Ethics in the Workplace


By Myron Curry
President of

Workplace Ethics is a subject that we have all heard of. In fact, the subject of Ethics in general is something that most people are familiar with. And, what is commonly understood about ethics is there are ethics and then there are workplace ethics. What most people don’t realize, however, is that there is no such thing as workplace ethics; ethics are the same, (or, should be) whether in the workplace or in personal life.


Ethics are about making choices that may not always feel good or seem like they benefit you but are the “right” choices to make. They are the choices that are examples of “model citizens” and examples of the golden rules. We’ve all heard the golden rules: Don’t hurt, don’t steal, don’t lie, or one of the most famous: “Do unto others as you would have done to you.” These are not just catchy phrases; these are words of wisdom that any productive member of society should strive to live by.

In our personal lives, most people try to do exactly that. Ethics are thought of by many people as something that is related to the private side of life and not to the business side. In many businesses, having ethics is frowned upon or thought of as a negative subject. This is because business is usually about doing what’s best for number one, not about what’s really the right thing to do. You probably are already feeling uneasy just reading this.


Take ENRON, for example. Were the actions of ENRON’s CEO’s a good example of ethics? No. But, what they WERE was a CLASSIC example of was two things: One, those actions displayed how ethics were not used in any way. Two, their actions painted a grim and realistic picture of what can happen when ethics are neglected. Had ethics been considered in the first place by the leaders of the company, there would have been no scandal. If ethics were used on a daily basis in every company, there would never be scandals.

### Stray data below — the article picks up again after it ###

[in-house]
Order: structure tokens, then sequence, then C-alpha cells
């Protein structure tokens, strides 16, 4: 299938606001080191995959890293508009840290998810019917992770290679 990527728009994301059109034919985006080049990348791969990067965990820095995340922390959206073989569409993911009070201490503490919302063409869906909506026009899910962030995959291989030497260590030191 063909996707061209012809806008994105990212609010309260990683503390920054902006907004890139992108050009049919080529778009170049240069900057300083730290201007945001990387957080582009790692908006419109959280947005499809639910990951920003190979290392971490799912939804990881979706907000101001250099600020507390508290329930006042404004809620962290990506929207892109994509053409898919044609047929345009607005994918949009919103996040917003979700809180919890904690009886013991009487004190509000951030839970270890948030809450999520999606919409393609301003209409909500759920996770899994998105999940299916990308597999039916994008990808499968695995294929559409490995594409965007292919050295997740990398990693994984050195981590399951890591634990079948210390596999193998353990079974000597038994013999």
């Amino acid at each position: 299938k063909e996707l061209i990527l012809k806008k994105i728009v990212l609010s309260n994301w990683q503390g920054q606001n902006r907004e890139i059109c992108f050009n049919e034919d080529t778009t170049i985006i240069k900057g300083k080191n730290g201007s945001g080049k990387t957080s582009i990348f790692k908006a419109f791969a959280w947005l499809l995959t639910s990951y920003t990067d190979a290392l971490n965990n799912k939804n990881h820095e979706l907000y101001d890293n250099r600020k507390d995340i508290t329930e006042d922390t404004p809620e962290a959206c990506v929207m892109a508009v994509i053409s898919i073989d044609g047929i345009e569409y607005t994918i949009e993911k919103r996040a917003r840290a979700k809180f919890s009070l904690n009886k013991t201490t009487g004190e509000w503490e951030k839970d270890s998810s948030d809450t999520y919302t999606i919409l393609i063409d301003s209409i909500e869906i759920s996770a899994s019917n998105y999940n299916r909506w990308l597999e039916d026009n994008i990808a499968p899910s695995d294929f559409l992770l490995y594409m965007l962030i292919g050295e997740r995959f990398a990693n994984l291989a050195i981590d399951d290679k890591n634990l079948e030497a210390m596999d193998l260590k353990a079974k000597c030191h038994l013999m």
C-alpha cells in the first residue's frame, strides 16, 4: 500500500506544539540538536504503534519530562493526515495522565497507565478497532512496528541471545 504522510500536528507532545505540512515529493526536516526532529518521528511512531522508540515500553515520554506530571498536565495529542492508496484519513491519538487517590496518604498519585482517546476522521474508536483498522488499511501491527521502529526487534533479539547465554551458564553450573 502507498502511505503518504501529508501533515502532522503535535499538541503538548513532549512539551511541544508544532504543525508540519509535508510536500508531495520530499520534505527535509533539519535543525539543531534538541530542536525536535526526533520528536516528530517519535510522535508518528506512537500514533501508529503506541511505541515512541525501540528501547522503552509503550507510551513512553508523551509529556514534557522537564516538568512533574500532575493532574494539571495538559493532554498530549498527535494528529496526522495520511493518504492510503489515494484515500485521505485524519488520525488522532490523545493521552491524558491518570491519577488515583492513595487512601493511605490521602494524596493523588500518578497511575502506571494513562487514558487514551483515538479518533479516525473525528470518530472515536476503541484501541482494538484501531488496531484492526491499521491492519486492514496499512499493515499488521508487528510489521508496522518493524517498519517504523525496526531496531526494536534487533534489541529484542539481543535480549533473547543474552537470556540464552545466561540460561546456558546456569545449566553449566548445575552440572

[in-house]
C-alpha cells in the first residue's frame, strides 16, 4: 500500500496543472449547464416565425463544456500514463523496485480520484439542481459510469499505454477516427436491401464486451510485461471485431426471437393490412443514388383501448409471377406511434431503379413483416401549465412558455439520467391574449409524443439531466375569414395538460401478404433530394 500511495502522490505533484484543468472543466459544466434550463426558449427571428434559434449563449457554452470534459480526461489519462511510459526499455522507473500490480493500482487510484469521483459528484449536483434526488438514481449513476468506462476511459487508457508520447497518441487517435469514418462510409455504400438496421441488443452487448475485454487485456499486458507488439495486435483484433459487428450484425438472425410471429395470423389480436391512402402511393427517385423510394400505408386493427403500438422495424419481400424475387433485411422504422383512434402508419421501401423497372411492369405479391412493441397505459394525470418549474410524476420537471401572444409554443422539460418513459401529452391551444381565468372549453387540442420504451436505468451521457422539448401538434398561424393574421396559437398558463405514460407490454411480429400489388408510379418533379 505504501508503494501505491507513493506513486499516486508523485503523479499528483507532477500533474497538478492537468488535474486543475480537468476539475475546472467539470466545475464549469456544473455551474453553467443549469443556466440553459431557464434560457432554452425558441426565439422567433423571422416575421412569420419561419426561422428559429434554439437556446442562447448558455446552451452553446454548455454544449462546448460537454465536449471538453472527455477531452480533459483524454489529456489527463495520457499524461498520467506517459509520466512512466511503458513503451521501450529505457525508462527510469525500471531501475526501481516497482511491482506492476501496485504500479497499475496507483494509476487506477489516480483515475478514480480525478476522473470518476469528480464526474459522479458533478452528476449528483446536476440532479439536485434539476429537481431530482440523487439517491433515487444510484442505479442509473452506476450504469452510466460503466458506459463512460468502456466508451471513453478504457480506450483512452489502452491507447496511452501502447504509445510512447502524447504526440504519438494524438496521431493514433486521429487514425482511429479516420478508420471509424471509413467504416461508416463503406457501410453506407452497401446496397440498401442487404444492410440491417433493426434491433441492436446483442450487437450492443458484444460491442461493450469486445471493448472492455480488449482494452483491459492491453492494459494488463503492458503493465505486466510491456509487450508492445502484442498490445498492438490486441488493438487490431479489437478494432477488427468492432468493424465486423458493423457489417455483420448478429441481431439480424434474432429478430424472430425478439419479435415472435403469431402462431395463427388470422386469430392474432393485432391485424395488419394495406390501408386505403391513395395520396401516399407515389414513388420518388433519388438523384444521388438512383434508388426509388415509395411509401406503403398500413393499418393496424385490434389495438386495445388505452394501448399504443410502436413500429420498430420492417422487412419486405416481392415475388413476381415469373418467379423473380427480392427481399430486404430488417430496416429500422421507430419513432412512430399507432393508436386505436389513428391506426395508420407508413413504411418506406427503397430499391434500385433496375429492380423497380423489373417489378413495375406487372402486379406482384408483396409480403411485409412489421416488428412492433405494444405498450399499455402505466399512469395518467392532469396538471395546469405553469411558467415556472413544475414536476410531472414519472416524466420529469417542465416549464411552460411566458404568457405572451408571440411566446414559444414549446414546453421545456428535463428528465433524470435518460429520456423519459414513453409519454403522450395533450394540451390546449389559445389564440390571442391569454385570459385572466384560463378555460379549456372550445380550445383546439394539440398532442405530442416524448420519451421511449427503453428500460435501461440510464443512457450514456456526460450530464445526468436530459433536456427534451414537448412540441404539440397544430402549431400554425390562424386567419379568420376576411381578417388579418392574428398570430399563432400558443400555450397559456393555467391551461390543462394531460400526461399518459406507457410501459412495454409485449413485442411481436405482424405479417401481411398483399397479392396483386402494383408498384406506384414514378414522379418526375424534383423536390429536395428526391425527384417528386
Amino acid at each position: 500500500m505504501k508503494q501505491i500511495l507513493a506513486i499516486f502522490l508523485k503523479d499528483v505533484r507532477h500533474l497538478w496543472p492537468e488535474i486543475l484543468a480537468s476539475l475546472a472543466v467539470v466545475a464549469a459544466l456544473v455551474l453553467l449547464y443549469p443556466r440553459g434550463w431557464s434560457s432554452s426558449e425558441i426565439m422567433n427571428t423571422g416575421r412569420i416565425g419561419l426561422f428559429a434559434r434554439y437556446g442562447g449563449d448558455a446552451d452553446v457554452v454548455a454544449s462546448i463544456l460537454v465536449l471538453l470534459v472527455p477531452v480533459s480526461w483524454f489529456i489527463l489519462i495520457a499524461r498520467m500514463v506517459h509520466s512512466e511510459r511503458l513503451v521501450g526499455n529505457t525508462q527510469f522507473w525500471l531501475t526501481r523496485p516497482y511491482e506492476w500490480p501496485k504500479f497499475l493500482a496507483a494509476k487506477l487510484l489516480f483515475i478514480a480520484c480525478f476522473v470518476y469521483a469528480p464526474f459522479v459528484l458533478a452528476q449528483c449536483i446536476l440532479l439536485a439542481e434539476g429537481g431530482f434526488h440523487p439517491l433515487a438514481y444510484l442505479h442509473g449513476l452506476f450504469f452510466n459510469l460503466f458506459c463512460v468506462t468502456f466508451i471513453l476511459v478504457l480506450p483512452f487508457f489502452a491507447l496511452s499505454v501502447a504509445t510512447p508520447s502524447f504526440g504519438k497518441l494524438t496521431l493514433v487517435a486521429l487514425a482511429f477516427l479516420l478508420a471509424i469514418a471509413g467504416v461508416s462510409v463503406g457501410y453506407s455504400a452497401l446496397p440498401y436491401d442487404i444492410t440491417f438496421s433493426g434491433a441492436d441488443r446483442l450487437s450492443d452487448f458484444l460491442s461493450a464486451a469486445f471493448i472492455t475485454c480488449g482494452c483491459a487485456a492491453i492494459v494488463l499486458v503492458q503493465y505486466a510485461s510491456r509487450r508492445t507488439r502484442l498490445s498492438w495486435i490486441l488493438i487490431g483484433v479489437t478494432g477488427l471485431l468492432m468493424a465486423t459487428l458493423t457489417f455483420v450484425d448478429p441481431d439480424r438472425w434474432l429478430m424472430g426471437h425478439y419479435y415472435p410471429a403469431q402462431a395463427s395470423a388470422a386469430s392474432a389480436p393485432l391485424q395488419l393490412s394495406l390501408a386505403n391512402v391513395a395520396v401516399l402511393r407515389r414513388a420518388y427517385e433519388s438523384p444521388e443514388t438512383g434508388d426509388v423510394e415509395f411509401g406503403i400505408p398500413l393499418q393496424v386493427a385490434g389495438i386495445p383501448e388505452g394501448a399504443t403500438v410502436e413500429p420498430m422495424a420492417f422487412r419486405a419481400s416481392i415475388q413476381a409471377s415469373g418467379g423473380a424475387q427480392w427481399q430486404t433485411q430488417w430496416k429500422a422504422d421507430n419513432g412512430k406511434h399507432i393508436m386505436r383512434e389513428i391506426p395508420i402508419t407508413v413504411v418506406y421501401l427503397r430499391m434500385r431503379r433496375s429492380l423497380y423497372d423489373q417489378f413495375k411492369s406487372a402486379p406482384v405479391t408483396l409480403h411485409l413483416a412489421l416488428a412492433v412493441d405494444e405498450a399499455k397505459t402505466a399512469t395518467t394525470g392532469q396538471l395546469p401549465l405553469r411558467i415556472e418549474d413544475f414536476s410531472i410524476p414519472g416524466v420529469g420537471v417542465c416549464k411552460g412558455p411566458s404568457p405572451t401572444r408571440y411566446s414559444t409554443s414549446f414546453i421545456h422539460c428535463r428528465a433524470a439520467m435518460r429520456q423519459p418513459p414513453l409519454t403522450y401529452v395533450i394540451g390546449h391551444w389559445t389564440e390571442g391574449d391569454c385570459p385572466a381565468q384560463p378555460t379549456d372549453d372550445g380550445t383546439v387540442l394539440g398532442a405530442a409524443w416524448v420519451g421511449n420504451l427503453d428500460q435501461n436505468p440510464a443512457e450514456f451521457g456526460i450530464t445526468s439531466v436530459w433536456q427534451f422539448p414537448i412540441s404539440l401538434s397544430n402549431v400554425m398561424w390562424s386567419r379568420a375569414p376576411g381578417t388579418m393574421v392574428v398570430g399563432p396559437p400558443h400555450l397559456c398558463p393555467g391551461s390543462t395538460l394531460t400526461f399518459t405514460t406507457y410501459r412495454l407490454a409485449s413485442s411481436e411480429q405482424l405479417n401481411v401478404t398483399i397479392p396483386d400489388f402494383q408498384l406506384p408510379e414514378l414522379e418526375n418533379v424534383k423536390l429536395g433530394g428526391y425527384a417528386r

Martha Stewart comes to mind when speaking of ethics. Again, there is a feeling of uneasiness when dealing with this topic. But, why is it like that? Ethics are supposed to improve our lives and invoke good feelings. Perhaps the reason ethics is such a sore subject is because they are so often poorly used, if used at all.


Ethics are making a comeback. To begin with, more and more corporations and businessmen and woman are now realizing that ethics aren’t checked at the door when entering the workplace. Ethics have every bit as much a place in the public as they do the private. How is it there should be separate sets of ethics, depending upon whether it is your personal life or your work life? The answer is that there shouldn’t be a separate set and in light of recent events that we see on our television sets as of late, more and more companies are realizing this fact.

Some companies are incorporating ethics into their training. It is s subject that can go hand-in-hand with business and when employees and CEO’s alike understand what ethics are about, business can improve. Not only will the community take note of the ethical nature of a business but also so will customers.

Periodic reevaluations are suggested in ethics training as well, since times change many things that some would never consider ethical or non-ethical. For instance, when the first computer hacker to send a work into a university computer system crippled the entire network that the system was a part of, including that of public utilities – simply because he could do it – a question of ethics is hard to pose. Computers were new, at the time. And, no one had ever been able to do such a thing before. With new times comes new technology and new ways of doing things. Ethics will still play a part of it all and refreshing ethics training only re-strengthens what has already been learned, when new ages come about.

In the end, it’s all about what a person understands about ethics. Many university curriculums are now heavily applying the teaching of Ethics and for good reason. Young minds will take this information into the workforce and understand that ethics need to be applied there as well as in the private sector. Corporations will be able to avoid embarrassing scandals that are presented all over national news. Small business will be able to keep and attract more clients and customers. Negotiations between businesses could be accomplished with more consideration for the other company in mind, which would only help both.

Above all, a high level of ethics in your business should be in place at least for the customers. If anything, it is the customer that should be considered the most when it comes to ethical business practices. In the long run, a company will reap great profits from a customer base that feels it is being treated fairly and truthfully.

Myron Curry is President and CEO of a leading provider of workforce and business development training programs designed exclusively for corporate deployment. Myron has over 20 years of successful management experience with leading fortune 500 companies and has written numerous articles about workforce management issues.

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